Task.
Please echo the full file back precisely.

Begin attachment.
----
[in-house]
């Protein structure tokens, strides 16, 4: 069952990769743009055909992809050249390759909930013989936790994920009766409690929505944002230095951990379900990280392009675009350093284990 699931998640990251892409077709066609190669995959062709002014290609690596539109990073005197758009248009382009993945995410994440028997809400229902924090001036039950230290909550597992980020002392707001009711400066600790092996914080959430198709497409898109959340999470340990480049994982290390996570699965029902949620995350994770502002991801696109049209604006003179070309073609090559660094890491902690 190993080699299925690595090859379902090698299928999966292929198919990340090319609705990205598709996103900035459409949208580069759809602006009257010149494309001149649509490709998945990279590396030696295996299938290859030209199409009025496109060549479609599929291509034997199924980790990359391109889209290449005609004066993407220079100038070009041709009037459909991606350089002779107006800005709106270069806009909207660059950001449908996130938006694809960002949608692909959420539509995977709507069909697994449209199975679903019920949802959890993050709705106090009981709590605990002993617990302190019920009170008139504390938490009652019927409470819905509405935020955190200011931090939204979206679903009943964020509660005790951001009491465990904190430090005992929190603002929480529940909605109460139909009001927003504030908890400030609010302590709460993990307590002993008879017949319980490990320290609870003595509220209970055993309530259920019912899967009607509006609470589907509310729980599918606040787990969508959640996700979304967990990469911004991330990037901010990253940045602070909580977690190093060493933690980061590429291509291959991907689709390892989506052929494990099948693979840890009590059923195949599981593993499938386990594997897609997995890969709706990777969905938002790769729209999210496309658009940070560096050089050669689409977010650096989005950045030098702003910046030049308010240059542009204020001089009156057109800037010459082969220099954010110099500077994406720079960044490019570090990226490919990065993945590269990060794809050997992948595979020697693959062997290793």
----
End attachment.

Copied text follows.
[in-house]
């Protein structure tokens, strides 16, 4: 069952990769743009055909992809050249390759909930013989936790994920009766409690929505944002230095951990379900990280392009675009350093284990 699931998640990251892409077709066609190669995959062709002014290609690596539109990073005197758009248009382009993945995410994440028997809400229902924090001036039950230290909550597992980020002392707001009711400066600790092996914080959430198709497409898109959340999470340990480049994982290390996570699965029902949620995350994770502002991801696109049209604006003179070309073609090559660094890491902690 190993080699299925690595090859379902090698299928999966292929198919990340090319609705990205598709996103900035459409949208580069759809602006009257010149494309001149649509490709998945990279590396030696295996299938290859030209199409009025496109060549479609599929291509034997199924980790990359391109889209290449005609004066993407220079100038070009041709009037459909991606350089002779107006800005709106270069806009909207660059950001449908996130938006694809960002949608692909959420539509995977709507069909697994449209199975679903019920949802959890993050709705106090009981709590605990002993617990302190019920009170008139504390938490009652019927409470819905509405935020955190200011931090939204979206679903009943964020509660005790951001009491465990904190430090005992929190603002929480529940909605109460139909009001927003504030908890400030609010302590709460993990307590002993008879017949319980490990320290609870003595509220209970055993309530259920019912899967009607509006609470589907509310729980599918606040787990969508959640996700979304967990990469911004991330990037901010990253940045602070909580977690190093060493933690980061590429291509291959991907689709390892989506052929494990099948693979840890009590059923195949599981593993499938386990594997897609997995890969709706990777969905938002790769729209999210496309658009940070560096050089050669689409977010650096989005950045030098702003910046030049308010240059542009204020001089009156057109800037010459082969220099954010110099500077994406720079960044490019570090990226490919990065993945590269990060794809050997992948595979020697693959062997290793």